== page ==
My wife and I moved from the Salem, Oregon area to Baker City located on the east side of the state this winter.  I made seven trips using the dump trailer to haul household and shop stuff.  I also made many trips last summer hauling my equipment back and forth.  I wasn't nearly as heavy as you were, but my gross combined weight averaged 15,000 to 18,500 lbs and I was pulling six 4,500 to 5,000 foot separate passes (6% grades) in each direction.  Climbing most of those passes I stayed in 6th gear until I had to slow for curves, then 5th gear for the rest of the pass.  The smooth, quiet clutch is worth keeping stock for what I do.

 

- John

 

 

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11 hours ago, Bafazane said:

If anybody has any ideas on testing functionality of the clutch hydraulics I'm all ears.

Like you mentioned puller, if you could bolt it up instead of slave and adjust it to where you think clutch is disengaged try putting it in gear then start it, be clear of anything important incase it wants to go forward on you and be ready to shut it off. Or start it then try putting it in gear. I would think if pilot bearing is freezing up and keeps spinning the input shaft when clutch is disengaged it'll stand no chance against weight of the truck but to brake lose, maybe put it in 3rd gear so it'll take more force to break free if it's stuck, or if in first then it may want to start creeping forward. Should be able to do the same test with the slave back in the hole.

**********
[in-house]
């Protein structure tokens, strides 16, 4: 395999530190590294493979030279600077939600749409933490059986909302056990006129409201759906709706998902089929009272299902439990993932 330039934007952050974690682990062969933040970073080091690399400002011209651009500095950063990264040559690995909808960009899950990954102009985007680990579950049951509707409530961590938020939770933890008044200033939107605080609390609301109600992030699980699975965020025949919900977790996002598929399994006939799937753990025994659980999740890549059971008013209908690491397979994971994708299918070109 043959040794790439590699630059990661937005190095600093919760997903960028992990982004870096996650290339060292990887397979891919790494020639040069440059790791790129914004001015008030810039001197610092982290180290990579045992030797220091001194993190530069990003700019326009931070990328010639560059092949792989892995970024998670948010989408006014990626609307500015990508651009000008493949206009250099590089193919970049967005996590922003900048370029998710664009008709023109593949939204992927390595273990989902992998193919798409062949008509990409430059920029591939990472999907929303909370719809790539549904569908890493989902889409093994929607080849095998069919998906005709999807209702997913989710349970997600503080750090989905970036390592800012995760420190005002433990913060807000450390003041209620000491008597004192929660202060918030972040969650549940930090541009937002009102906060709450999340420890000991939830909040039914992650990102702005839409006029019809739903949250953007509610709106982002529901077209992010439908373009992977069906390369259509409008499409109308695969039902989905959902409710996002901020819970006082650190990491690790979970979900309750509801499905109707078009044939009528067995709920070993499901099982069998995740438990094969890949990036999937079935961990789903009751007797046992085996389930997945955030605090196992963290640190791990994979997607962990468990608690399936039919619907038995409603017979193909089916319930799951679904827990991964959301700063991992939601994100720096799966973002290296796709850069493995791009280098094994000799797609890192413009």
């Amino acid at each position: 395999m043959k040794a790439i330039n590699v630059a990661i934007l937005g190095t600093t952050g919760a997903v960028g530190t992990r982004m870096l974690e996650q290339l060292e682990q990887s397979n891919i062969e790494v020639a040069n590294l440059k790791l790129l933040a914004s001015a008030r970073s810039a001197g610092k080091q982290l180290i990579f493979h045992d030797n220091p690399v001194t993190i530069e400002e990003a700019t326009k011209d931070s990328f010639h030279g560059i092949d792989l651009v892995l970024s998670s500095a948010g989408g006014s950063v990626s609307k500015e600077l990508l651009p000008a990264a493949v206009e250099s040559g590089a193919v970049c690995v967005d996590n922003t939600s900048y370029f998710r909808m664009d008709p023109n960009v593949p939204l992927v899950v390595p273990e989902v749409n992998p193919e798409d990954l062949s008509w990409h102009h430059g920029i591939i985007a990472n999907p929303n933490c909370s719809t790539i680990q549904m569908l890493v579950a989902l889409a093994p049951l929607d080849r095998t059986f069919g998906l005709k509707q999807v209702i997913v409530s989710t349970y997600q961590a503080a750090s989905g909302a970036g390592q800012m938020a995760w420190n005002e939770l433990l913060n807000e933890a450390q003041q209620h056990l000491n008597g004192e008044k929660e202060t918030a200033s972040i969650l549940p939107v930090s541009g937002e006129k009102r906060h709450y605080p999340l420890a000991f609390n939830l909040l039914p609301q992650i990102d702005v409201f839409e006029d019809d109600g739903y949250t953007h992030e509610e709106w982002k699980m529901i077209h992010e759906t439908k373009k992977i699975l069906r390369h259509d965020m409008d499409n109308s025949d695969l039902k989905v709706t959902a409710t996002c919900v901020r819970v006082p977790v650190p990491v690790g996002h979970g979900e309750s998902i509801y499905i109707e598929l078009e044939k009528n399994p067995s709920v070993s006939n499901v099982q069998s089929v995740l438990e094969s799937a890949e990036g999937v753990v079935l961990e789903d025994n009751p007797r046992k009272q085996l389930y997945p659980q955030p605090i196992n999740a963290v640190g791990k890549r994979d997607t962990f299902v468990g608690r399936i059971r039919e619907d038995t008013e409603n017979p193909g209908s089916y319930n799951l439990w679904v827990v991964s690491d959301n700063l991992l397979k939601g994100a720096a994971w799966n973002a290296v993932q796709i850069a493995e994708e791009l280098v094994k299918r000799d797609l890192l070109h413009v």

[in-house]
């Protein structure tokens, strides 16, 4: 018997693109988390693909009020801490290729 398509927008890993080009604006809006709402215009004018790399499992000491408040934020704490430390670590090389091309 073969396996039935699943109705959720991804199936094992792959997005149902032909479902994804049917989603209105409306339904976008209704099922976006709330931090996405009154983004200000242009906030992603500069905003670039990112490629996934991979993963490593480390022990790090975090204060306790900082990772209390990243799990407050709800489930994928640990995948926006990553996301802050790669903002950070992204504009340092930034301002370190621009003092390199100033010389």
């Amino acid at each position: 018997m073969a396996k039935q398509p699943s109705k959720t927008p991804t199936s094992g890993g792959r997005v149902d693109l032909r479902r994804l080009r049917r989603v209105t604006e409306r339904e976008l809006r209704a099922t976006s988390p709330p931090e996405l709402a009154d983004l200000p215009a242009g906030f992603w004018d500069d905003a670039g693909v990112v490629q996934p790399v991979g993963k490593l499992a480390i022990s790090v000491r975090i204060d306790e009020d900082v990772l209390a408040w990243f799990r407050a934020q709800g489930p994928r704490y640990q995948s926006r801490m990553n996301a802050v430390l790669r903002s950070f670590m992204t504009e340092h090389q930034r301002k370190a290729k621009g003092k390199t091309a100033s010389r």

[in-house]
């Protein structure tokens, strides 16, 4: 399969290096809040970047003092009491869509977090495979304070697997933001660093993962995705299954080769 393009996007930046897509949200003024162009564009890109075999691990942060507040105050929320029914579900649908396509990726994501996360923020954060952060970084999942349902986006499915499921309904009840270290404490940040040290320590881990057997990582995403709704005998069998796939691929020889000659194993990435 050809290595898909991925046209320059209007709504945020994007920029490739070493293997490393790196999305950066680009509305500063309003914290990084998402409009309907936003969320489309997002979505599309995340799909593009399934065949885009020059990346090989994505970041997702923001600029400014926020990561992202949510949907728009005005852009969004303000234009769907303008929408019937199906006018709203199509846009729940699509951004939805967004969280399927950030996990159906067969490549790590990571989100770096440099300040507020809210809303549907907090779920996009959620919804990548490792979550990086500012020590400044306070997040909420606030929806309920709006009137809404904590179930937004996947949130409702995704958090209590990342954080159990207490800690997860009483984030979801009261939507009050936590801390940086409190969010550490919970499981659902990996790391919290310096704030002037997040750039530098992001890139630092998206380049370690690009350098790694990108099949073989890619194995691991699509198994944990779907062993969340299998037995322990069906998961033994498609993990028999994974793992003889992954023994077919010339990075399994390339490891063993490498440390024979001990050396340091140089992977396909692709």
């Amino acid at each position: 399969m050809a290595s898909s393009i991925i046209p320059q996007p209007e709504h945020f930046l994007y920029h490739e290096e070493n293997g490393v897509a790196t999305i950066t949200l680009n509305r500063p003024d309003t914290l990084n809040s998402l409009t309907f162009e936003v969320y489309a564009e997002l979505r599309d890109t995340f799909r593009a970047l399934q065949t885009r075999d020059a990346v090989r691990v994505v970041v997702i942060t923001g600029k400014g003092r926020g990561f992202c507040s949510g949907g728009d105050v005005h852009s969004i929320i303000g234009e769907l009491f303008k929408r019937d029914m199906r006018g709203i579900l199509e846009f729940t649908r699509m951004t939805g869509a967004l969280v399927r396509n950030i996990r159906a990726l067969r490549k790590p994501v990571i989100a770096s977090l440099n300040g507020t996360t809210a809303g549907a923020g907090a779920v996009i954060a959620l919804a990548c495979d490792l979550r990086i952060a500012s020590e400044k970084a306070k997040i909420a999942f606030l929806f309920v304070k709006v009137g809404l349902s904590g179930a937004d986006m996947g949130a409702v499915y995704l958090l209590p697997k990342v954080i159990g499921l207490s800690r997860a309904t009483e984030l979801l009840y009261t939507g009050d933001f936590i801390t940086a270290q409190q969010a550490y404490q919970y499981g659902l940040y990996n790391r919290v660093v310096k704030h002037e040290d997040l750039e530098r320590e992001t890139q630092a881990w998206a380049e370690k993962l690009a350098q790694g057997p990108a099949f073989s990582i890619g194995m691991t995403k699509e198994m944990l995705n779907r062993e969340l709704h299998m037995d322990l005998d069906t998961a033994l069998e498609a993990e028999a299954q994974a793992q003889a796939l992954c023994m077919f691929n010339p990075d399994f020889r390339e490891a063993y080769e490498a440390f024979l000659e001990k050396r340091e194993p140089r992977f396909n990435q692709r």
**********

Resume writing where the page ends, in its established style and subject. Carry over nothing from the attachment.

These 5600 must have a known problem with 3rd gear synchros, mine also is hard to get in especially when cold, If I force it, it will grind. Been meaning to pull my transmission out ever since I got the truck, wanting to put an oversized pilot bedding. I believe one of the clutch companies offer one for this reason. 

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I've got a new clutch and flywheel on the way, and will be dropping (or attempting to) the transmission tomorrow. Hoping for a straightforward parts replacement job. Tractorman, you mentioned the pilot bearing damaging the snout of the input shaft when it failed; what would you suggest is the damage threshold before you would without question replace the input shaft?

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@Bafazane, I truly can't make a recommendation because I am taking a gamble with my own decision to not replace the transmission input shaft.  The pilot bearing was completely gone as in all of the needle bearings had left the area violently.  About one third of the pilot bearing area on the input shaft was badly damaged, enough so that only about two-thirds of the new pilot bearing would support the input shaft.

 

So, with that said, you will have to make your own decision based on the condition of your failure. 

Hopefully, you won't have the problem that I had.

 

- John